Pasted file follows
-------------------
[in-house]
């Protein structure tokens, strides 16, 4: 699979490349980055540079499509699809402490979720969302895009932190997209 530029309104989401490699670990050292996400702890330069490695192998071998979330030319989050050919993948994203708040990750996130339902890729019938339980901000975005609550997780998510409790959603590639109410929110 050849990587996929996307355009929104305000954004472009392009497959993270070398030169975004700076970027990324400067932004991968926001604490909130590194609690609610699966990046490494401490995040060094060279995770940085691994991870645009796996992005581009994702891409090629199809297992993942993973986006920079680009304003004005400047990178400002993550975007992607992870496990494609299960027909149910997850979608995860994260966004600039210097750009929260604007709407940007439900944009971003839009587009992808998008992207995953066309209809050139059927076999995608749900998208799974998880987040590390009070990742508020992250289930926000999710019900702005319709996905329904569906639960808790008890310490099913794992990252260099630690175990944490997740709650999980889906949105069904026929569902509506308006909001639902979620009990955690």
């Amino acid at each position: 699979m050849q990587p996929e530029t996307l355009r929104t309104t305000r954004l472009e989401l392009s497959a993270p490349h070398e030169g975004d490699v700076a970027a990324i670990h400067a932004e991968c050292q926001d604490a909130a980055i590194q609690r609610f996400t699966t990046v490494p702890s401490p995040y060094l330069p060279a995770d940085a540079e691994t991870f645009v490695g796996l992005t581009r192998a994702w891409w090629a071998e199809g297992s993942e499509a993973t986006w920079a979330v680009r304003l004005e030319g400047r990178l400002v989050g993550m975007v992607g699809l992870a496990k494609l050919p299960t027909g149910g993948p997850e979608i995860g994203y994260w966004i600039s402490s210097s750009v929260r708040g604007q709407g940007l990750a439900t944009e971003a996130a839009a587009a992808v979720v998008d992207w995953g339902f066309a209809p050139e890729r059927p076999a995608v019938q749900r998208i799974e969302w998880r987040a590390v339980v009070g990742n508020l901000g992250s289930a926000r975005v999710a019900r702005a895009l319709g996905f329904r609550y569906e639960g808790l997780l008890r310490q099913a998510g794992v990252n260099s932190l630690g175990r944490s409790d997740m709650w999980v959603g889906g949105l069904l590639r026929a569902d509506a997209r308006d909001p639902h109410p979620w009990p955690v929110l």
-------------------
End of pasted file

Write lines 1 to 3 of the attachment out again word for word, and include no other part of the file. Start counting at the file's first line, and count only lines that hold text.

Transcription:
[in-house]
């Protein structure tokens, strides 16, 4: 699979490349980055540079499509699809402490979720969302895009932190997209 530029309104989401490699670990050292996400702890330069490695192998071998979330030319989050050919993948994203708040990750996130339902890729019938339980901000975005609550997780998510409790959603590639109410929110 050849990587996929996307355009929104305000954004472009392009497959993270070398030169975004700076970027990324400067932004991968926001604490909130590194609690609610699966990046490494401490995040060094060279995770940085691994991870645009796996992005581009994702891409090629199809297992993942993973986006920079680009304003004005400047990178400002993550975007992607992870496990494609299960027909149910997850979608995860994260966004600039210097750009929260604007709407940007439900944009971003839009587009992808998008992207995953066309209809050139059927076999995608749900998208799974998880987040590390009070990742508020992250289930926000999710019900702005319709996905329904569906639960808790008890310490099913794992990252260099630690175990944490997740709650999980889906949105069904026929569902509506308006909001639902979620009990955690």
């Amino acid at each position: 699979m050849q990587p996929e530029t996307l355009r929104t309104t305000r954004l472009e989401l392009s497959a993270p490349h070398e030169g975004d490699v700076a970027a990324i670990h400067a932004e991968c050292q926001d604490a909130a980055i590194q609690r609610f996400t699966t990046v490494p702890s401490p995040y060094l330069p060279a995770d940085a540079e691994t991870f645009v490695g796996l992005t581009r192998a994702w891409w090629a071998e199809g297992s993942e499509a993973t986006w920079a979330v680009r304003l004005e030319g400047r990178l400002v989050g993550m975007v992607g699809l992870a496990k494609l050919p299960t027909g149910g993948p997850e979608i995860g994203y994260w966004i600039s402490s210097s750009v929260r708040g604007q709407g940007l990750a439900t944009e971003a996130a839009a587009a992808v979720v998008d992207w995953g339902f066309a209809p050139e890729r059927p076999a995608v019938q749900r998208i799974e969302w998880r987040a590390v339980v009070g990742n508020l901000g992250s289930a926000r975005v999710a019900r702005a895009l319709g996905f329904r609550y569906e639960g808790l997780l008890r310490q099913a998510g794992v990252n260099s932190l630690g175990r944490s409790d997740m709650w999980v959603g889906g949105l069904l590639r026929a569902d509506a997209r308006d909001p639902h109410p979620w009990p955690v929110l």